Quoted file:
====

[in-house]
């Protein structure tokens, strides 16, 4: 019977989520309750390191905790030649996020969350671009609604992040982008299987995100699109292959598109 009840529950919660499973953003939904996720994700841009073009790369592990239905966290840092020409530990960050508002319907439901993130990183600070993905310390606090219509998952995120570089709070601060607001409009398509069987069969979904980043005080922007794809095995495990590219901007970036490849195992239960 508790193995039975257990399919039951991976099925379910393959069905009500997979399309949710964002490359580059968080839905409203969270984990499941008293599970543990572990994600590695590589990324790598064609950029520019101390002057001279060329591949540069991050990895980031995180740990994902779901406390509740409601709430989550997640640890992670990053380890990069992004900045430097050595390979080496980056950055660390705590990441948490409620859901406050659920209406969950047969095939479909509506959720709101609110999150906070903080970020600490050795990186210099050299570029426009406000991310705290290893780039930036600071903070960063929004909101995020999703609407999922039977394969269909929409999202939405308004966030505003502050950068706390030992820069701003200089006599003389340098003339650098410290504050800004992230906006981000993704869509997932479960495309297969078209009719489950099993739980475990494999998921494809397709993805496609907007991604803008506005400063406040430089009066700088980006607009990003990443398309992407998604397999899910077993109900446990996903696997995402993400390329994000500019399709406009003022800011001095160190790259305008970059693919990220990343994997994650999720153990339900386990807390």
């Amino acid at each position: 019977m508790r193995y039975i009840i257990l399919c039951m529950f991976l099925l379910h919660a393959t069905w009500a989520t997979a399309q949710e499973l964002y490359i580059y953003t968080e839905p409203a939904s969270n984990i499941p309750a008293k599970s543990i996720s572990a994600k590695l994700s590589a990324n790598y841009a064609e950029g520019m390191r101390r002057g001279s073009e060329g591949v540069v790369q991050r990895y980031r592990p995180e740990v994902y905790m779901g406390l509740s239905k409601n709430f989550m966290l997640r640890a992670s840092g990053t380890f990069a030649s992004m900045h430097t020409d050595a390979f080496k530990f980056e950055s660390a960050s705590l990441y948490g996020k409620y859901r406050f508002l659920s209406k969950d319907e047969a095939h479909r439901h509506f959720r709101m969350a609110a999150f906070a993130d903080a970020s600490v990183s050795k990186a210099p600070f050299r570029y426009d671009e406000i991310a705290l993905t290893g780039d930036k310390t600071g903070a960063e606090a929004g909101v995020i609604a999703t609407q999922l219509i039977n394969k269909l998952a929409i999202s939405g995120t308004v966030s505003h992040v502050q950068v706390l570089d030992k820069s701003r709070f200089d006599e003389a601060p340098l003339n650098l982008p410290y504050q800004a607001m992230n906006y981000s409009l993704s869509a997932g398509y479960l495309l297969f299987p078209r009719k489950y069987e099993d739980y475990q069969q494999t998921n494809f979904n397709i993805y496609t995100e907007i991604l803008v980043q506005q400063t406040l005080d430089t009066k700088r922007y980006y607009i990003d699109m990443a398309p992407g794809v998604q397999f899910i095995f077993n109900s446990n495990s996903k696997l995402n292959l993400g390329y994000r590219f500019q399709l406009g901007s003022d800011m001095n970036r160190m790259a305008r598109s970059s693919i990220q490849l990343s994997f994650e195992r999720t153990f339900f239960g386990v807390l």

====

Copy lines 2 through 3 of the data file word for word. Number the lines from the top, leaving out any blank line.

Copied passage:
């Protein structure tokens, strides 16, 4: 019977989520309750390191905790030649996020969350671009609604992040982008299987995100699109292959598109 009840529950919660499973953003939904996720994700841009073009790369592990239905966290840092020409530990960050508002319907439901993130990183600070993905310390606090219509998952995120570089709070601060607001409009398509069987069969979904980043005080922007794809095995495990590219901007970036490849195992239960 508790193995039975257990399919039951991976099925379910393959069905009500997979399309949710964002490359580059968080839905409203969270984990499941008293599970543990572990994600590695590589990324790598064609950029520019101390002057001279060329591949540069991050990895980031995180740990994902779901406390509740409601709430989550997640640890992670990053380890990069992004900045430097050595390979080496980056950055660390705590990441948490409620859901406050659920209406969950047969095939479909509506959720709101609110999150906070903080970020600490050795990186210099050299570029426009406000991310705290290893780039930036600071903070960063929004909101995020999703609407999922039977394969269909929409999202939405308004966030505003502050950068706390030992820069701003200089006599003389340098003339650098410290504050800004992230906006981000993704869509997932479960495309297969078209009719489950099993739980475990494999998921494809397709993805496609907007991604803008506005400063406040430089009066700088980006607009990003990443398309992407998604397999899910077993109900446990996903696997995402993400390329994000500019399709406009003022800011001095160190790259305008970059693919990220990343994997994650999720153990339900386990807390």
């Amino acid at each position: 019977m508790r193995y039975i009840i257990l399919c039951m529950f991976l099925l379910h919660a393959t069905w009500a989520t997979a399309q949710e499973l964002y490359i580059y953003t968080e839905p409203a939904s969270n984990i499941p309750a008293k599970s543990i996720s572990a994600k590695l994700s590589a990324n790598y841009a064609e950029g520019m390191r101390r002057g001279s073009e060329g591949v540069v790369q991050r990895y980031r592990p995180e740990v994902y905790m779901g406390l509740s239905k409601n709430f989550m966290l997640r640890a992670s840092g990053t380890f990069a030649s992004m900045h430097t020409d050595a390979f080496k530990f980056e950055s660390a960050s705590l990441y948490g996020k409620y859901r406050f508002l659920s209406k969950d319907e047969a095939h479909r439901h509506f959720r709101m969350a609110a999150f906070a993130d903080a970020s600490v990183s050795k990186a210099p600070f050299r570029y426009d671009e406000i991310a705290l993905t290893g780039d930036k310390t600071g903070a960063e606090a929004g909101v995020i609604a999703t609407q999922l219509i039977n394969k269909l998952a929409i999202s939405g995120t308004v966030s505003h992040v502050q950068v706390l570089d030992k820069s701003r709070f200089d006599e003389a601060p340098l003339n650098l982008p410290y504050q800004a607001m992230n906006y981000s409009l993704s869509a997932g398509y479960l495309l297969f299987p078209r009719k489950y069987e099993d739980y475990q069969q494999t998921n494809f979904n397709i993805y496609t995100e907007i991604l803008v980043q506005q400063t406040l005080d430089t009066k700088r922007y980006y607009i990003d699109m990443a398309p992407g794809v998604q397999f899910i095995f077993n109900s446990n495990s996903k696997l995402n292959l993400g390329y994000r590219f500019q399709l406009g901007s003022d800011m001095n970036r160190m790259a305008r598109s970059s693919i990220q490849l990343s994997f994650e195992r999720t153990f339900f239960g386990v807390l």